Mississippi Quarterly welcomes contributions of original works in the humanities and the social sciences dealing with the South. E-mail files (Microsoft Word or Corel WordPerfect) to email@example.com with an appropriate subject line. Submissions should be between 6,000 and 8,000 words in length; please send an inquiry if you wish to submit a piece that falls outside of this range. Please do not use document formatting features extensively. Please, no simultaneous submissions. We ask that you allow four to six months for our editors and volunteer reviewers to complete a review of your essay.
Style sheet for authors
Please refer to the following guidelines as you prepare your manuscript.
- Use the MLA Handbook, latest edition, for most matters of usage and citation.
- Cite the best texts for all of your quotations and references: a scholarly edition, a responsibly-edited edition (such as those in or derived from the Library of America, for example), or a first edition.
- Always cite original texts unless absolutely impossible to do so.
- Reduce passive voice and all “to be” constructions to an absolute minimum.
- Capitalize South, Southern, North, Northern, when your reference is to these geographic areas as political or ideological units.
- Do not capitalize black or white when discussing race; do capitalize Negro and Caucasian.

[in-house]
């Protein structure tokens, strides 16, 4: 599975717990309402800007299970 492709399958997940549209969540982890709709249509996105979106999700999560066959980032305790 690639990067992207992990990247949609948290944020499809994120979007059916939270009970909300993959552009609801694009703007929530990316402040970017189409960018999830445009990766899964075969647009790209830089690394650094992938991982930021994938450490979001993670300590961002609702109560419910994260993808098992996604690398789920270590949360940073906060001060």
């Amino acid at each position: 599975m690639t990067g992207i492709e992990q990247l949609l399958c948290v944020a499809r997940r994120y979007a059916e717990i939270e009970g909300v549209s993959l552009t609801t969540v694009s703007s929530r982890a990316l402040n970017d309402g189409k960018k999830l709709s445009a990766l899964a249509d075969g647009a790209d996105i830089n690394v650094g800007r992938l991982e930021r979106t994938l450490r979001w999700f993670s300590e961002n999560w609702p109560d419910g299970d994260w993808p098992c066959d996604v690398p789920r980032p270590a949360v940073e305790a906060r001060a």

- Avoid, when possible, interpolating words into quotations, especially at the beginning of passages. For example: it “is not possible,” rather than “[it] is not possible.”
- Do not begin or end quotations with ellipses.
- Space between ellipsis dots and between the dots and the text on both sides of the ellipsis, except at the end of sentences when you should have four dots instead of three. In that case, close the first dot up to the final word of your quotation.
- Use US and USA, not U.S. and U.S.A.
- Use full one-em dashes, and close up dashes to the text on both sides.
- Use footnotes, not endnotes.
- In Works Cited, list all edited collections or editions of an author’s work-letters, previously uncollected fugitive pieces, new editions of standard works, etc.-under the author’s name, not under the editor’s or editors’, and refer to the work that way in the text of your essay.
- Italicize rather than underline, and do not overuse italics for emphasis in your own prose.
- Write eighteenth and nineteenth, etc., not 18th and 19th.
- Read text and notes carefully and correct mistakes of any sort, no matter how large or small.
- Check all bibliographical citations against their original sources for accuracy and consistency.
- Check all quotations against their original sources for accuracy. Bibliographical and scholarly accuracy are YOUR responsibility. We will do what we can, but we must rely on you to make sure that everything is correct.
- Please respond to queries, make necessary revisions, and supply necessary information, then create a revised document and send it to us as an attachment.
- It is YOUR responsibility to obtain necessary permissions-from authors, archives, libraries, AND holders of copyright-for publication of unpublished and of whatever published materials require permission. We will not proceed to publication unless we have written permissions here in the file.
- FAULKNERIANS:Essays on Faulkner or essays that refer to Faulkner should cite the texts listed at the end of each issue of The Faulkner Journal.
- Please do not use the designation “Print” at the end of your Works Cited bibliographical entries for works actually printed. We feel that “Print” is still the default; note differences.
|Winter-Spring 2015, 68.1-2 is now available